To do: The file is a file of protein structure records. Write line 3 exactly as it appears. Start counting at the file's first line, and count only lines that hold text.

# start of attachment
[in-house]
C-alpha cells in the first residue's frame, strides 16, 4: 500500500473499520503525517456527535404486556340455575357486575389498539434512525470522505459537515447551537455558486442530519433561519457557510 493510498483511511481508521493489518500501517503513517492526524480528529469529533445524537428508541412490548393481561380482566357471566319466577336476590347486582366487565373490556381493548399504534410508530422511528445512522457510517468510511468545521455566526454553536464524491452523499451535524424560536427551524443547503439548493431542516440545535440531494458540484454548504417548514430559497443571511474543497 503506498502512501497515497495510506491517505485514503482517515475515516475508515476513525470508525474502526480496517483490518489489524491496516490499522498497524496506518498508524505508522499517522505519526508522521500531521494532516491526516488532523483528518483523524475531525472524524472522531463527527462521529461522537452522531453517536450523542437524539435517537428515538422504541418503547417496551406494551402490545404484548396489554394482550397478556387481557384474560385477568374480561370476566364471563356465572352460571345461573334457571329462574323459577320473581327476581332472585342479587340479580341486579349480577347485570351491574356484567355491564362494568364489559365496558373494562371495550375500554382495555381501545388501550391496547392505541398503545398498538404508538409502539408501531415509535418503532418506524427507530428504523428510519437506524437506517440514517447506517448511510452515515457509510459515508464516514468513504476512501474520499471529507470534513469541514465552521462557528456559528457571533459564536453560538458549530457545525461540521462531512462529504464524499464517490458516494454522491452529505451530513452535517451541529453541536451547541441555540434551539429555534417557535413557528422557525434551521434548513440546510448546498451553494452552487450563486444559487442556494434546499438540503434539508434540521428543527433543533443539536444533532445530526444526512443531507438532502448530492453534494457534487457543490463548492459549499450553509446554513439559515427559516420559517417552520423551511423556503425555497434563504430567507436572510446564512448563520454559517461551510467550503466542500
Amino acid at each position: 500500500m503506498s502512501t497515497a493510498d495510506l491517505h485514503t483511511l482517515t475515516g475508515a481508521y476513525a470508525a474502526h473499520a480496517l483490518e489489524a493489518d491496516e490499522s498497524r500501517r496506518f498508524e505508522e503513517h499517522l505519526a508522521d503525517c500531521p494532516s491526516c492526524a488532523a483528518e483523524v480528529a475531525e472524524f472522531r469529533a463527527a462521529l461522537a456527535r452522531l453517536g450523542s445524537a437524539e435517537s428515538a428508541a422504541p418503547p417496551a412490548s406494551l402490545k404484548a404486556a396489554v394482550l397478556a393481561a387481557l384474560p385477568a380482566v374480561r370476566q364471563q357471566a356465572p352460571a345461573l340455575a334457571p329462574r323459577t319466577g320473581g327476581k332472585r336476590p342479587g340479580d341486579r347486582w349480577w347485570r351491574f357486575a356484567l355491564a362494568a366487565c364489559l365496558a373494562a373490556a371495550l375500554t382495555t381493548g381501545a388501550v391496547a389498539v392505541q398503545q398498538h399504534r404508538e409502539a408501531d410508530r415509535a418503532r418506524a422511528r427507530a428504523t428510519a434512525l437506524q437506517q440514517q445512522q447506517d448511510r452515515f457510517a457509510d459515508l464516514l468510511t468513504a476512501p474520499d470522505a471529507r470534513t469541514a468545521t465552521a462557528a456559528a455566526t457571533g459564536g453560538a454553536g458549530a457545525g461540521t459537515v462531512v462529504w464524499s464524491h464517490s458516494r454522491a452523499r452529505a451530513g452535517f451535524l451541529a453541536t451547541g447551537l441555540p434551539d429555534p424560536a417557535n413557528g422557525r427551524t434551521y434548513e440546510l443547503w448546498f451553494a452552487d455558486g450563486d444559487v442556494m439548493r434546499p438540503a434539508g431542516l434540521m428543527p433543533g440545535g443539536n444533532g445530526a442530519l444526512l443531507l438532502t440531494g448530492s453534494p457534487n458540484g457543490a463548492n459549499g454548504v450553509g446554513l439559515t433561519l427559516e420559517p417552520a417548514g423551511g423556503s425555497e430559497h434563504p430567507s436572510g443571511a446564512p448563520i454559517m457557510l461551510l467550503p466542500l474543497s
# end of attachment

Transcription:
Amino acid at each position: 500500500m503506498s502512501t497515497a493510498d495510506l491517505h485514503t483511511l482517515t475515516g475508515a481508521y476513525a470508525a474502526h473499520a480496517l483490518e489489524a493489518d491496516e490499522s498497524r500501517r496506518f498508524e505508522e503513517h499517522l505519526a508522521d503525517c500531521p494532516s491526516c492526524a488532523a483528518e483523524v480528529a475531525e472524524f472522531r469529533a463527527a462521529l461522537a456527535r452522531l453517536g450523542s445524537a437524539e435517537s428515538a428508541a422504541p418503547p417496551a412490548s406494551l402490545k404484548a404486556a396489554v394482550l397478556a393481561a387481557l384474560p385477568a380482566v374480561r370476566q364471563q357471566a356465572p352460571a345461573l340455575a334457571p329462574r323459577t319466577g320473581g327476581k332472585r336476590p342479587g340479580d341486579r347486582w349480577w347485570r351491574f357486575a356484567l355491564a362494568a366487565c364489559l365496558a373494562a373490556a371495550l375500554t382495555t381493548g381501545a388501550v391496547a389498539v392505541q398503545q398498538h399504534r404508538e409502539a408501531d410508530r415509535a418503532r418506524a422511528r427507530a428504523t428510519a434512525l437506524q437506517q440514517q445512522q447506517d448511510r452515515f457510517a457509510d459515508l464516514l468510511t468513504a476512501p474520499d470522505a471529507r470534513t469541514a468545521t465552521a462557528a456559528a455566526t457571533g459564536g453560538a454553536g458549530a457545525g461540521t459537515v462531512v462529504w464524499s464524491h464517490s458516494r454522491a452523499r452529505a451530513g452535517f451535524l451541529a453541536t451547541g447551537l441555540p434551539d429555534p424560536a417557535n413557528g422557525r427551524t434551521y434548513e440546510l443547503w448546498f451553494a452552487d455558486g450563486d444559487v442556494m439548493r434546499p438540503a434539508g431542516l434540521m428543527p433543533g440545535g443539536n444533532g445530526a442530519l444526512l443531507l438532502t440531494g448530492s453534494p457534487n458540484g457543490a463548492n459549499g454548504v450553509g446554513l439559515t433561519l427559516e420559517p417552520a417548514g423551511g423556503s425555497e430559497h434563504p430567507s436572510g443571511a446564512p448563520i454559517m457557510l461551510l467550503p466542500l474543497s